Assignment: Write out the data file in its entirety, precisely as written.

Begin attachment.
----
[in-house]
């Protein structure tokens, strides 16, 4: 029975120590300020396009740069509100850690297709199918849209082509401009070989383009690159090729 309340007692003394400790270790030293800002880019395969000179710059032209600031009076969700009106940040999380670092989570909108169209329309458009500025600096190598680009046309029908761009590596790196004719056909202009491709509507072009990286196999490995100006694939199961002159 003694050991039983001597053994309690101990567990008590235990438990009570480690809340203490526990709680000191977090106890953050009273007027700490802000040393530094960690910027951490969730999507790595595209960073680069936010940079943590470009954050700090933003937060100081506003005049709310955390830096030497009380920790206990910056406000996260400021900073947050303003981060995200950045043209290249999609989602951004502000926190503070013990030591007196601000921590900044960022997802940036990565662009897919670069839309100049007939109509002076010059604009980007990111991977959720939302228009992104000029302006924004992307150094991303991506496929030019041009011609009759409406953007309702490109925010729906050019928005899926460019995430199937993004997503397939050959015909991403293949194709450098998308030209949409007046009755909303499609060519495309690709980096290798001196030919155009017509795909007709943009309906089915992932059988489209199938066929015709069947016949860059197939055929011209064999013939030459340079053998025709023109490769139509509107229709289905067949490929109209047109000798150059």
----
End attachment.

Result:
[in-house]
């Protein structure tokens, strides 16, 4: 029975120590300020396009740069509100850690297709199918849209082509401009070989383009690159090729 309340007692003394400790270790030293800002880019395969000179710059032209600031009076969700009106940040999380670092989570909108169209329309458009500025600096190598680009046309029908761009590596790196004719056909202009491709509507072009990286196999490995100006694939199961002159 003694050991039983001597053994309690101990567990008590235990438990009570480690809340203490526990709680000191977090106890953050009273007027700490802000040393530094960690910027951490969730999507790595595209960073680069936010940079943590470009954050700090933003937060100081506003005049709310955390830096030497009380920790206990910056406000996260400021900073947050303003981060995200950045043209290249999609989602951004502000926190503070013990030591007196601000921590900044960022997802940036990565662009897919670069839309100049007939109509002076010059604009980007990111991977959720939302228009992104000029302006924004992307150094991303991506496929030019041009011609009759409406953007309702490109925010729906050019928005899926460019995430199937993004997503397939050959015909991403293949194709450098998308030209949409007046009755909303499609060519495309690709980096290798001196030919155009017509795909007709943009309906089915992932059988489209199938066929015709069947016949860059197939055929011209064999013939030459340079053998025709023109490769139509509107229709289905067949490929109209047109000798150059």